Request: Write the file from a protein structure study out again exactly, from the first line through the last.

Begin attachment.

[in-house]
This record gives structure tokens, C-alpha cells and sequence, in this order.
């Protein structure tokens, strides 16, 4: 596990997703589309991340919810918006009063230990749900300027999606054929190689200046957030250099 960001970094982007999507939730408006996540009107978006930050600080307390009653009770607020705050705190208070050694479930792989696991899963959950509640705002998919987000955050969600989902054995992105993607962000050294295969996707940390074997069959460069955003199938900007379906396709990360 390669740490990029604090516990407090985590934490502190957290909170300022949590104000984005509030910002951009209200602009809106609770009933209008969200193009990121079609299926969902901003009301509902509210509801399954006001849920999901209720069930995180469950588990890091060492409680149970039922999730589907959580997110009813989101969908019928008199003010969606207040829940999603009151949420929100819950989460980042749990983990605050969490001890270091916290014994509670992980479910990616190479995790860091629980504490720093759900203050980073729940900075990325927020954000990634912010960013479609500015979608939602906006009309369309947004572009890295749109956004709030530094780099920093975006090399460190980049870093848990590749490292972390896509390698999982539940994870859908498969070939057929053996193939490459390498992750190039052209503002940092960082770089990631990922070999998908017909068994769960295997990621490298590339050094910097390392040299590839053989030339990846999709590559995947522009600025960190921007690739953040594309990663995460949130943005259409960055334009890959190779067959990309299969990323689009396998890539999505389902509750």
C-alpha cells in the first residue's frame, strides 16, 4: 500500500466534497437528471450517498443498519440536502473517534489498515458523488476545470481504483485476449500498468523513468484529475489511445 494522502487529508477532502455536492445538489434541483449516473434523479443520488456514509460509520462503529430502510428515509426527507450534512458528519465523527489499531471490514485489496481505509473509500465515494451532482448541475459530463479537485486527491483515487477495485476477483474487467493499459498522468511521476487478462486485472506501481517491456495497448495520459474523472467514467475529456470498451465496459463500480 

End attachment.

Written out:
[in-house]
This record gives structure tokens, C-alpha cells and sequence, in this order.
């Protein structure tokens, strides 16, 4: 596990997703589309991340919810918006009063230990749900300027999606054929190689200046957030250099 960001970094982007999507939730408006996540009107978006930050600080307390009653009770607020705050705190208070050694479930792989696991899963959950509640705002998919987000955050969600989902054995992105993607962000050294295969996707940390074997069959460069955003199938900007379906396709990360 390669740490990029604090516990407090985590934490502190957290909170300022949590104000984005509030910002951009209200602009809106609770009933209008969200193009990121079609299926969902901003009301509902509210509801399954006001849920999901209720069930995180469950588990890091060492409680149970039922999730589907959580997110009813989101969908019928008199003010969606207040829940999603009151949420929100819950989460980042749990983990605050969490001890270091916290014994509670992980479910990616190479995790860091629980504490720093759900203050980073729940900075990325927020954000990634912010960013479609500015979608939602906006009309369309947004572009890295749109956004709030530094780099920093975006090399460190980049870093848990590749490292972390896509390698999982539940994870859908498969070939057929053996193939490459390498992750190039052209503002940092960082770089990631990922070999998908017909068994769960295997990621490298590339050094910097390392040299590839053989030339990846999709590559995947522009600025960190921007690739953040594309990663995460949130943005259409960055334009890959190779067959990309299969990323689009396998890539999505389902509750």
C-alpha cells in the first residue's frame, strides 16, 4: 500500500466534497437528471450517498443498519440536502473517534489498515458523488476545470481504483485476449500498468523513468484529475489511445 494522502487529508477532502455536492445538489434541483449516473434523479443520488456514509460509520462503529430502510428515509426527507450534512458528519465523527489499531471490514485489496481505509473509500465515494451532482448541475459530463479537485486527491483515487477495485476477483474487467493499459498522468511521476487478462486485472506501481517491456495497448495520459474523472467514467475529456470498451465496459463500480 